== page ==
Though Lloyd George's radical reputation was enhanced by his reform policies, his moderate tendency was increasingly evident in his approach to foreign policy after the Boer War. During cabinet controversies over naval estimates, for example, Lloyd George (if sometimes under duress) invariably found the money to insure British supremacy of the seas, especially over its nearest competitor, Germany. Particularly notable—and shocking to many of his radical Liberal colleagues—was Lloyd George's surprising and influential speech during the Agadir crisis between Germany and France in July 1911, when he warned Germany that Britain was determined to maintain its dominance in the world.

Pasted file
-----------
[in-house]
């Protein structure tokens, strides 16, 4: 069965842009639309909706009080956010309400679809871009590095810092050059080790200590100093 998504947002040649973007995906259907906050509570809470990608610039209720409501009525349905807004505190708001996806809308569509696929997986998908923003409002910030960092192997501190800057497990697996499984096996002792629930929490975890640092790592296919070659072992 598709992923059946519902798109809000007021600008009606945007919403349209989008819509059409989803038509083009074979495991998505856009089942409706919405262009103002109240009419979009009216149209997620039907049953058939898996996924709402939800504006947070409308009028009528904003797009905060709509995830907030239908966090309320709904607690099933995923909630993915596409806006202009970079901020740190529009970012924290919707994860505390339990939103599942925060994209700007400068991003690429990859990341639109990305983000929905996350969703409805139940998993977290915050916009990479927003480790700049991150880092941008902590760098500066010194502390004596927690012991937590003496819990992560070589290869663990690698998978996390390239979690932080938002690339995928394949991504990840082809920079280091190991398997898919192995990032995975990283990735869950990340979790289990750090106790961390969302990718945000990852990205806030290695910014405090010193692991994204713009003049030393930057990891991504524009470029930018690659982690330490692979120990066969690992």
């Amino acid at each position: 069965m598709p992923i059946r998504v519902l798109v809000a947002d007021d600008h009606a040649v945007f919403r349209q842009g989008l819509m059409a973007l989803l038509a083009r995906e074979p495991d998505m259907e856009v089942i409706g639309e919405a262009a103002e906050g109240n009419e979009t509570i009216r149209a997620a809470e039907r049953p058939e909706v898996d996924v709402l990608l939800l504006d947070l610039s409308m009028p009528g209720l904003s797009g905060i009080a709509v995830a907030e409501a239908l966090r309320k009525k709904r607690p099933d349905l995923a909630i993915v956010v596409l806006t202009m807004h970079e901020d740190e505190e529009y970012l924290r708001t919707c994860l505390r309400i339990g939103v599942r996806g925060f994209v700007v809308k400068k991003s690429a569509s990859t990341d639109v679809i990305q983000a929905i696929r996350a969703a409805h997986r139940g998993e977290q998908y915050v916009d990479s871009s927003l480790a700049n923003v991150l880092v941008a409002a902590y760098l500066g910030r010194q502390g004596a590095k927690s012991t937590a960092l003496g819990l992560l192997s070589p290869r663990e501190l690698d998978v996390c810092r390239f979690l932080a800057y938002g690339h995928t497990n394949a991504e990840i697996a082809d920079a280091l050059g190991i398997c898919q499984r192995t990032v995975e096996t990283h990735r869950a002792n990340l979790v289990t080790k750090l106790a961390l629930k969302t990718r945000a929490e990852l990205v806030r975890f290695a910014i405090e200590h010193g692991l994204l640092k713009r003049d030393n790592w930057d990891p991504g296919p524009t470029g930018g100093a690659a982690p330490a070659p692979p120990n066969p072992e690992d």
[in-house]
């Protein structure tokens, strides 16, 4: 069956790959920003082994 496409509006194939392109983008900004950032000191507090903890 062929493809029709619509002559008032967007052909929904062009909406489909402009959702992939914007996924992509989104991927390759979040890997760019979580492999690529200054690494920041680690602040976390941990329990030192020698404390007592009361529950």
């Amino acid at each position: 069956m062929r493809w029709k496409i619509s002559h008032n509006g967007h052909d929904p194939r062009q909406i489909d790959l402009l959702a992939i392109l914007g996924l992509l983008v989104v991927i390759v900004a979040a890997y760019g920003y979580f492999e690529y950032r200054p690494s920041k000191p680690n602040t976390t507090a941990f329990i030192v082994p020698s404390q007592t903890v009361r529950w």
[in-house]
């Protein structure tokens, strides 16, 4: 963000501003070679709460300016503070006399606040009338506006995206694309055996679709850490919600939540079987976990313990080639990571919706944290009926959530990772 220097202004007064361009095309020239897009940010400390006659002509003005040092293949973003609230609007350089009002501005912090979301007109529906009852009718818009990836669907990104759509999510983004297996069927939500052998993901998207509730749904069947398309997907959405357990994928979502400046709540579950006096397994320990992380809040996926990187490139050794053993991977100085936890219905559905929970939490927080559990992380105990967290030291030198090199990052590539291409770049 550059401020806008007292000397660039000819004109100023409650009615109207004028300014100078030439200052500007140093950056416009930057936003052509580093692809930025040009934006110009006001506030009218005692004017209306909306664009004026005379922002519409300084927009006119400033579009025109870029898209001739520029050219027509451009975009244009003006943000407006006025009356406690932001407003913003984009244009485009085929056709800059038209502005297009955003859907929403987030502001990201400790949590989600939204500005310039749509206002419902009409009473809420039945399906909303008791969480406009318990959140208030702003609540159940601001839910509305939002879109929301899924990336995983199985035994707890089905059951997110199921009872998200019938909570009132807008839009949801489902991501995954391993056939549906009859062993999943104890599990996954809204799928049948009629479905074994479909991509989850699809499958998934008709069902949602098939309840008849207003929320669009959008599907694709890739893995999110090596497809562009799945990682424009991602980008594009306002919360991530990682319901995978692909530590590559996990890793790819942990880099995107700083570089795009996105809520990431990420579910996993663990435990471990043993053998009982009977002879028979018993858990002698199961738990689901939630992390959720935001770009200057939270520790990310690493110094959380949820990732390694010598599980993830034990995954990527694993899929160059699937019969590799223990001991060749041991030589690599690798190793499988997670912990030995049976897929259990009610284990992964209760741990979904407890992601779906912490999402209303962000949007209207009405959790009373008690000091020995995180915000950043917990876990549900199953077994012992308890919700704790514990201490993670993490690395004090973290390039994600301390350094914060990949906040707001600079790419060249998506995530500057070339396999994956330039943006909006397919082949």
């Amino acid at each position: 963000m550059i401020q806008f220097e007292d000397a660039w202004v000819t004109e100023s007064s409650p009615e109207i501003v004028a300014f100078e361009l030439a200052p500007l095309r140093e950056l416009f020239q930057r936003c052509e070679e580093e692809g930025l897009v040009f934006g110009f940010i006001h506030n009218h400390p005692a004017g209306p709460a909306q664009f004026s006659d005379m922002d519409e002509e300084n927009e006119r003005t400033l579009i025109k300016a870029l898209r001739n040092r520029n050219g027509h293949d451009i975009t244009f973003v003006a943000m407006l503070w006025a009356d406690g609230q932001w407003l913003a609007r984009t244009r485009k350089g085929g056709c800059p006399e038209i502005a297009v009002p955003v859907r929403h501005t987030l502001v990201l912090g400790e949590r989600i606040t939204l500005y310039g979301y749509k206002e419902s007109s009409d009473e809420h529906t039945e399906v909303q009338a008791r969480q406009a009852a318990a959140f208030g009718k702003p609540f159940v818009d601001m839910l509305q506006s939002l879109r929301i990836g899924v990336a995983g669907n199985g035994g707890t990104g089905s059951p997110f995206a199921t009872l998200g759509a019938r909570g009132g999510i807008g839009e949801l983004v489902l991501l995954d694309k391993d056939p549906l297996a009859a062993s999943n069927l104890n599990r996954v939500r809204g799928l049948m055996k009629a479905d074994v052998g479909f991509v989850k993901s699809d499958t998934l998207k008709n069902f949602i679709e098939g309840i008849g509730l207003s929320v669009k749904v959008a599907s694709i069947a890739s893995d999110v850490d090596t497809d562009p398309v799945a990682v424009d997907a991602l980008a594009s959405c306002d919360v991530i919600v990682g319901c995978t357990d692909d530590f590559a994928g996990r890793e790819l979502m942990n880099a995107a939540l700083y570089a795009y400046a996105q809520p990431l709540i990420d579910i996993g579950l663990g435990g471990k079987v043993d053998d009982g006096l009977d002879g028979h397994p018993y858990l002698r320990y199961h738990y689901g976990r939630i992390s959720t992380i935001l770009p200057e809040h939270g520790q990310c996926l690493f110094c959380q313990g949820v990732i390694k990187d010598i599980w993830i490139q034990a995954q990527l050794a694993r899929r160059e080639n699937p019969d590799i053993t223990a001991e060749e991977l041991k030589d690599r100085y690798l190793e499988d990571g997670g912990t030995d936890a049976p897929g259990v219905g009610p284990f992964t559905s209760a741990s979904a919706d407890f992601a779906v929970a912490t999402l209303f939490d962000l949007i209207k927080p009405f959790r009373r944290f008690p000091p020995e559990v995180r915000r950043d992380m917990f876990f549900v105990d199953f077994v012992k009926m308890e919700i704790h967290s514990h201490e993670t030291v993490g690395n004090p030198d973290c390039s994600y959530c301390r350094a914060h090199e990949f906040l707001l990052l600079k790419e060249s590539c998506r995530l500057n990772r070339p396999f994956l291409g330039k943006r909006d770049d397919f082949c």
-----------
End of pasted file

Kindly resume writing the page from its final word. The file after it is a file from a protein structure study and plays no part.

The year 1911 was the high point of Lloyd George's prewar career. For the next few years, his reputation suffered from a series of political and financial misjudgments. His purchase of shares in the American Marconi Company at a time when its British counterpart was contracting with the British government to build wireless stations throughout the empire created the outward impression of a conflict of interest. His parliamentary initiatives involving land reforms in 1913 and the budget in 1914 were unsuccessful. His attempts to enact some form of women's suffrage failed. Strains in his family and personal life were occasioned by his growing intimacy with Frances Stevenson, the young woman who in 1912 became his secretary and shortly thereafter his mistress.